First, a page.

It's NOT All About That 'Bass'

American singer, songwriter and record producer known for the pop single "All About That Bass" Meghan Trainor poses for a por
American singer, songwriter and record producer known for the pop single "All About That Bass" Meghan Trainor poses for a portrait, on Thursday, August 7, 2014 in New York. (Photo by Amy Sussman/Invision/AP)

The music industry is overloaded with songs about what it takes to get a man, how to be fierce for a man, and how to outshine another girl for a man and I jumped for joy when Meghan Trainer came out with the chart topper "All About That Bass." With a mega following of young girls, I felt a girl power anthem with an emphasis on positive body image for all girls was long overdue... until I listened to the lyrics. Unfortunately, the lyrics give young girls a negative perception of what is expected of them as they grow up with the pressures of today's media driven society. I believe no matter a girls size, self-love is vital to positive self esteem and confidence, however, in the process of lifting curvy girls up these lyrics shame skinny girls with a mantra of so called Girl Power and are shaping girls to believe that pleasing boys comes first.

Yeah, it's pretty clear, I ain't no size two
But I can shake it, shake it
Like I'm supposed to do
'Cause I got that boom boom that all the boys chase
And all the right junk in all the right places

Size does matter, according to the media; however, I love the fact that Meghan is so beautiful and successful and she's not a size two! This is the kind of Girl Power that every girl should see and she wears it so well, but she negates this positive message when she suggests the importance of a girl shaking her body for boys. Any girl, any size has the potential to be successful and have healthy relationships without the use of booty shaking. In my opinion, tips for how to please boys has nothing to do with self-image. One example that comes to mind is Oprah Winfrey... no booty shaking required.

Meghan nailed it with the Photoshop and magazine verse. There is a false definition of perfection for young girls. It's time we girls realize our self-worth and know that beauty is not only reflected from the outside. This is a tough mold to break especially since young girls have constant access to the media with the use of advanced technology, and just another reason why I believe celebrities like Meghan should use their power to make positive change.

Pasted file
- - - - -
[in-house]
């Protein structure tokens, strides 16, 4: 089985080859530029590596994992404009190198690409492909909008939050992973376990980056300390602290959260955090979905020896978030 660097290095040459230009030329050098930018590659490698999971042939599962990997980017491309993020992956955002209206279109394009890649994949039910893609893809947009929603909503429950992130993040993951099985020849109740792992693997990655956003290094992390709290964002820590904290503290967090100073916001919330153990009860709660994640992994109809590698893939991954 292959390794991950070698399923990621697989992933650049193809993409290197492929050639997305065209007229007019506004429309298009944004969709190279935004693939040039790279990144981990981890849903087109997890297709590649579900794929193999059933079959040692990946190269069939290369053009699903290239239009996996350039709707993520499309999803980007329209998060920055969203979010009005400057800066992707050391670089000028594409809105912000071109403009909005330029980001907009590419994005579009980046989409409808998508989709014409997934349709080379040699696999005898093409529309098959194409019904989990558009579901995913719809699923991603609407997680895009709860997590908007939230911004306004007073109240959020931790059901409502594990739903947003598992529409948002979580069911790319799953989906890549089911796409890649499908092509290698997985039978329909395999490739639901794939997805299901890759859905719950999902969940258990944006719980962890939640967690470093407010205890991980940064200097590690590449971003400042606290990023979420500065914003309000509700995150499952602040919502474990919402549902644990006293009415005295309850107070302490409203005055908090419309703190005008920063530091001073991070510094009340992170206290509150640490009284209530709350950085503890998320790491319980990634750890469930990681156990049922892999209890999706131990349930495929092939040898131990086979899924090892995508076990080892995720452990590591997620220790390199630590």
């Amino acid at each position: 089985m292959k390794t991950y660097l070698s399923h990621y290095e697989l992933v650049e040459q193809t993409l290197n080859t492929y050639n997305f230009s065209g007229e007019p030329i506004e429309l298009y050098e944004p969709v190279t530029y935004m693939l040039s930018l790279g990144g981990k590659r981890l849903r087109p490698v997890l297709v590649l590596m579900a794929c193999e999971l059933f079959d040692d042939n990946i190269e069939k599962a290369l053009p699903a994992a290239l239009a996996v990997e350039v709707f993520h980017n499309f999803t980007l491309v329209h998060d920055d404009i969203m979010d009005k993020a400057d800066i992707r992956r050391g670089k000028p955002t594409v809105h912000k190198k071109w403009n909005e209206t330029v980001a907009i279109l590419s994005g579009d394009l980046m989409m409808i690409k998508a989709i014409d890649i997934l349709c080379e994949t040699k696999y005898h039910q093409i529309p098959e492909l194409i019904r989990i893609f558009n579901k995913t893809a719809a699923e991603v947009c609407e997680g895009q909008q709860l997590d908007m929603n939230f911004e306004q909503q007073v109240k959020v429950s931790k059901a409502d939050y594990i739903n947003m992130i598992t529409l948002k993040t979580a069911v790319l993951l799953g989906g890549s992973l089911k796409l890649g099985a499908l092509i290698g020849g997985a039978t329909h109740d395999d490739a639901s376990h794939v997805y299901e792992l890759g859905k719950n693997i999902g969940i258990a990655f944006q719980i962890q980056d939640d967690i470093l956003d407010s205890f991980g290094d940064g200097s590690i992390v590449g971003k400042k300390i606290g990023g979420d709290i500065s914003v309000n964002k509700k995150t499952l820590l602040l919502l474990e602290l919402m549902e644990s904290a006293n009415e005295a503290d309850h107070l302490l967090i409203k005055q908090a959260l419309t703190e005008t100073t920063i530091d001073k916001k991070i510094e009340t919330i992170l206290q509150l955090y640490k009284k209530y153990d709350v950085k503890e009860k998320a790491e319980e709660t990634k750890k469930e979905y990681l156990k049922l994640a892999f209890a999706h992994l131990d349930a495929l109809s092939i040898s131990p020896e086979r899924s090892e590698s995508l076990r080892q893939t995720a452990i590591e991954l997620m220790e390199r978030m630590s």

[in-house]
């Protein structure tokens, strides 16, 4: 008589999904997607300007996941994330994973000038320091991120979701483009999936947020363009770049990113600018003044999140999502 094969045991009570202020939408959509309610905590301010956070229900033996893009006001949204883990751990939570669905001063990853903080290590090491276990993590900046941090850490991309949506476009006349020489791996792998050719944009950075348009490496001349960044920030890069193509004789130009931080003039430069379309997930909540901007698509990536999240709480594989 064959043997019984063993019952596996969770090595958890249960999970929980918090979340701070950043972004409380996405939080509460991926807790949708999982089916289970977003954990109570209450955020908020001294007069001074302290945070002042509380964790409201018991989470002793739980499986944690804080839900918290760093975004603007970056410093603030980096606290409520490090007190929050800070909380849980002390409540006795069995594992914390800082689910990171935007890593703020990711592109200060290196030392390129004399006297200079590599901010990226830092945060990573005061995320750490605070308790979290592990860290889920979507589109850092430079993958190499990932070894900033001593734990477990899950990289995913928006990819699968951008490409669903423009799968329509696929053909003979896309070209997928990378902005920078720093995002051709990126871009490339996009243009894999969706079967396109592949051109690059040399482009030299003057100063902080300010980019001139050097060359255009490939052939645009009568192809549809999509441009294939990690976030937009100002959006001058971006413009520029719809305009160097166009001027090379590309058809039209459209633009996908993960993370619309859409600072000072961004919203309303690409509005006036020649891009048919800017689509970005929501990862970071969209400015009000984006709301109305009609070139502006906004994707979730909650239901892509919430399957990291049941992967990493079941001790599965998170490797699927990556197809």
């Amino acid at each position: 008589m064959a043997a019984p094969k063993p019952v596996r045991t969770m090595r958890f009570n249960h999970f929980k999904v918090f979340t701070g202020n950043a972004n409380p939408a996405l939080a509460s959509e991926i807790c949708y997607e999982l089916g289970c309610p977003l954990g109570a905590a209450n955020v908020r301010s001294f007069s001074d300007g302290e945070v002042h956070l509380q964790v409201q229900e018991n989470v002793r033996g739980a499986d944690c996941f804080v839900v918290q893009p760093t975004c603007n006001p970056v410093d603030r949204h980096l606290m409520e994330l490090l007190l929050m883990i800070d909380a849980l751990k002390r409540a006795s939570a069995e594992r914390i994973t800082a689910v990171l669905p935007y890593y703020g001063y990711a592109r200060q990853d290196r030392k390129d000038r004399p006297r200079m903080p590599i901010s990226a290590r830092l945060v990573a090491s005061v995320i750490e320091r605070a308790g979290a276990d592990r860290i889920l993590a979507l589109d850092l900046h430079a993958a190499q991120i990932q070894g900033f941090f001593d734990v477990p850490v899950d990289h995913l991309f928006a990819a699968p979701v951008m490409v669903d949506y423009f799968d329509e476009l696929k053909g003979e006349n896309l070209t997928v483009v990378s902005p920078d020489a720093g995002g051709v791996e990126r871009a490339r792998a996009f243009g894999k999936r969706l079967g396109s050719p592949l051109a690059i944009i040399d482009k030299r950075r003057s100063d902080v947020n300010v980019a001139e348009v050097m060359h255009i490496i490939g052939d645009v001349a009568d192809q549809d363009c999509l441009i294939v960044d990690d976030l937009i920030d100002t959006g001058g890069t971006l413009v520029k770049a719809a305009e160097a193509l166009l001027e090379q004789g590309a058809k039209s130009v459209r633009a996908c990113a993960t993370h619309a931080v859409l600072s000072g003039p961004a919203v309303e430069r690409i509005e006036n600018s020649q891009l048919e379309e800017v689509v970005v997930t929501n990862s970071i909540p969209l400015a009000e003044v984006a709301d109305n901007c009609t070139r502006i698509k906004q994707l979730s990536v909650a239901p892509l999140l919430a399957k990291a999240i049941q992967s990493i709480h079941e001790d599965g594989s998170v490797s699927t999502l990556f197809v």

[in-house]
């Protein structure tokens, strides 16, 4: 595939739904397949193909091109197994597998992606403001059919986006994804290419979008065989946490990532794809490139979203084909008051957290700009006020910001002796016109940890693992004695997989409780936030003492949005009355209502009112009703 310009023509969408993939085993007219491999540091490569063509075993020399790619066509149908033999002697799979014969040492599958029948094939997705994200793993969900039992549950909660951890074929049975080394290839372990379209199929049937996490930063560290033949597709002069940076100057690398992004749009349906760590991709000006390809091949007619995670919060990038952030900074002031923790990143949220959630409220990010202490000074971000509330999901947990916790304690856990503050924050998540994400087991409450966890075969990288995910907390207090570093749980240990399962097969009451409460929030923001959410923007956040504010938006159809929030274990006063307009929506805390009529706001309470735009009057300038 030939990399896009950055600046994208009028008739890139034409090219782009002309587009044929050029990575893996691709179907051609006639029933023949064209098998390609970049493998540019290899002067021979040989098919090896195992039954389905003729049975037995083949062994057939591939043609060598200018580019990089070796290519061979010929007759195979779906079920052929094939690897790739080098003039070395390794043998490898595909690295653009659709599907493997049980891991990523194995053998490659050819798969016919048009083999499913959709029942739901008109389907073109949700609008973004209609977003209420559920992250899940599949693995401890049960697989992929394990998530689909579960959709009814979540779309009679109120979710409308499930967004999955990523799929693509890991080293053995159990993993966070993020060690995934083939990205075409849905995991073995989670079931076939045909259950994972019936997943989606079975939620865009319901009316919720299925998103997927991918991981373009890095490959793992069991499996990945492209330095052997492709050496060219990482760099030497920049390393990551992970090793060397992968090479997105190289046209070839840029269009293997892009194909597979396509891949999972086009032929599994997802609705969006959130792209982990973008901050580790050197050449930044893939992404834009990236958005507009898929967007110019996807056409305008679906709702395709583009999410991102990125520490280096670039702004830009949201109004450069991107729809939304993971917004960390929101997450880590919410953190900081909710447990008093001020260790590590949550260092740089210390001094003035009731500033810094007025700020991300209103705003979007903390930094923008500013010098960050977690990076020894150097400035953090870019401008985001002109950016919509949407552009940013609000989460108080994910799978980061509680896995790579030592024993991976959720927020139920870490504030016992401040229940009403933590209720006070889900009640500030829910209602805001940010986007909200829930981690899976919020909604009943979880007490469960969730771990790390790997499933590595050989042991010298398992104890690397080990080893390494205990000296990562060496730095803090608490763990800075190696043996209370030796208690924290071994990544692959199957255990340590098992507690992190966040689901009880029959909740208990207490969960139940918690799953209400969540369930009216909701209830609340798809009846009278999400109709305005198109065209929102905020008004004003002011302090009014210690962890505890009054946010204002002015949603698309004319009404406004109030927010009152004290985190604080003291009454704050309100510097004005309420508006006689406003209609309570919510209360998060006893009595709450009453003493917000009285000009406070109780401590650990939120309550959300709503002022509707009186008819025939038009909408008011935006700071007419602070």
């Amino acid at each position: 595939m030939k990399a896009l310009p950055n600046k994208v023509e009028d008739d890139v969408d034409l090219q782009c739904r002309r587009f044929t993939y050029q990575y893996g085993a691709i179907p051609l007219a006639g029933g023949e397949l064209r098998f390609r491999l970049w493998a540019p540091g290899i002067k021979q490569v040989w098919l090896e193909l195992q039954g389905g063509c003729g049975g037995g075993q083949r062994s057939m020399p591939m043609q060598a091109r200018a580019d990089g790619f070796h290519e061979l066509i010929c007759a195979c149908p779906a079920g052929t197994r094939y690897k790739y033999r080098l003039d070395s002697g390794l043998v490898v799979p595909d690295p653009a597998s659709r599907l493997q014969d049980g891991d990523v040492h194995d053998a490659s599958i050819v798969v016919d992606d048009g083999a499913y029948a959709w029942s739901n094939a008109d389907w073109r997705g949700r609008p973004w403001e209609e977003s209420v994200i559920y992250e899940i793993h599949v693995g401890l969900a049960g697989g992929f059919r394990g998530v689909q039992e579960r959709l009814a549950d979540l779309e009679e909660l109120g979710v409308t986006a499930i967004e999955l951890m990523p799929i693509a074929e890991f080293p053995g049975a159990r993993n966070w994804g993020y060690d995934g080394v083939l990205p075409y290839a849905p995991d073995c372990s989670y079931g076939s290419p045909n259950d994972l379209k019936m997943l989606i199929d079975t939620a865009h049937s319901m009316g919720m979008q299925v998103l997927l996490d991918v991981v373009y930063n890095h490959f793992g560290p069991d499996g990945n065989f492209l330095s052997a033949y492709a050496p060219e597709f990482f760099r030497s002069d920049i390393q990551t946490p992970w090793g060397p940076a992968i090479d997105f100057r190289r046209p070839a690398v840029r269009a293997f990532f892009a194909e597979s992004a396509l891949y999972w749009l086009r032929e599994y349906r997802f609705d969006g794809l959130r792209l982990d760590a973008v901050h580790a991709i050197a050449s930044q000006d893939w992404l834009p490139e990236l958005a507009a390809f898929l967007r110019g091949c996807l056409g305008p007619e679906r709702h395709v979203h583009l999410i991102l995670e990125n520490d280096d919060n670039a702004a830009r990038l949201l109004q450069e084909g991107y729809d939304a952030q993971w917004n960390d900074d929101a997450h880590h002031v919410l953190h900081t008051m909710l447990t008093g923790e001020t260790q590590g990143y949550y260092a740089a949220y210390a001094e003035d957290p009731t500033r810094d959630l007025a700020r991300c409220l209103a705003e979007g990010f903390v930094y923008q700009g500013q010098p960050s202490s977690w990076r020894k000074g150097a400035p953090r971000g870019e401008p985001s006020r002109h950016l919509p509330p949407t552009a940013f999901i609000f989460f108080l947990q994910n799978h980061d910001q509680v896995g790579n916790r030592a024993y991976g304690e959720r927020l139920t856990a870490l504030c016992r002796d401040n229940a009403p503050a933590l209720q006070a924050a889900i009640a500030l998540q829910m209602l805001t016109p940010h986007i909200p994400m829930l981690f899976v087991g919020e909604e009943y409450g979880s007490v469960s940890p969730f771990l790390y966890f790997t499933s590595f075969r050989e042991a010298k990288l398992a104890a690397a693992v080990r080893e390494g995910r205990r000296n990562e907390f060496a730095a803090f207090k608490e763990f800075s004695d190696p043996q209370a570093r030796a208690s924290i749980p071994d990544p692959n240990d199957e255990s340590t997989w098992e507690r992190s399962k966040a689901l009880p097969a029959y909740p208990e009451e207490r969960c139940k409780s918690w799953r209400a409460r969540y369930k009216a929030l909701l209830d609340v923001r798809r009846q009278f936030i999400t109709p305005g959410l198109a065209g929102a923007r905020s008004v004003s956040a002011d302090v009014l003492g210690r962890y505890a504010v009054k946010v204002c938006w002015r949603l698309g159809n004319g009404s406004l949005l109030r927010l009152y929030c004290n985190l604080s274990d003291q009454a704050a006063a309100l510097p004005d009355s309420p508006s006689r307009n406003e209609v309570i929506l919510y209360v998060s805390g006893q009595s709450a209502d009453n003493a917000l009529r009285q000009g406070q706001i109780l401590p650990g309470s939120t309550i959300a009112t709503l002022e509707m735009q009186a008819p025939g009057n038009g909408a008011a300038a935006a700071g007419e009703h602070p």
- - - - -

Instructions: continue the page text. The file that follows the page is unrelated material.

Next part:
I love that Meghan's Mom told her not to worry about her size. I agree with her! Being healthy is most important. The lyric about what boys want to hold at night communicates to girls that a boy's affection will validate their self-worth. It's so important for women to feel confident in themselves, for themselves. Songs like this also promote the idea that men should regard looks as the most important quality in a girl. I'd love to hear a song about a woman's intelligence, her perseverance, or her sense of humor, anything else besides how she can "shake it like she's supposed to."

The stick figure Barbie doll lyric is a complete disgrace to girls who are thin. I have been petite and thin my entire life. I am a natural size 1, meaning that I don't diet or exercise to retain my figure. I find it insulting when you insinuate that skinny girls believe they are fat. I have never thought of myself as fat or communicated to anyone that I feel this way and know many girls who share the same thoughts on this subject. Shaming skinny girls while attempting to lift up curvy girls is telling girls that in order to have self-worth they should tear down one another. This is so frustrating to me because women need to stop judging others in order to feel good about themselves.

As you bring booty back you are shaming skinny girls with naming calling. I might be skinny but I'm no bitch. I am a 19-year old-girl who spends her time passionately empowering young girls to be confident as they are facing the tough pressures of today's society, and inspiring them to work hard at being THEIR best, not what the media shapes them to believe they should be. Dividing girls into categories such as curvy and skinny is exactly what we don't need, so here's a little re-write with a mantra of my own:

I'm bringing confidence back
Go ahead and tell all the girls that
I'm not playing, I think it's time we stop the shaming
But I'm here to tell ya
Every inch of you is perfect from the bottom to the top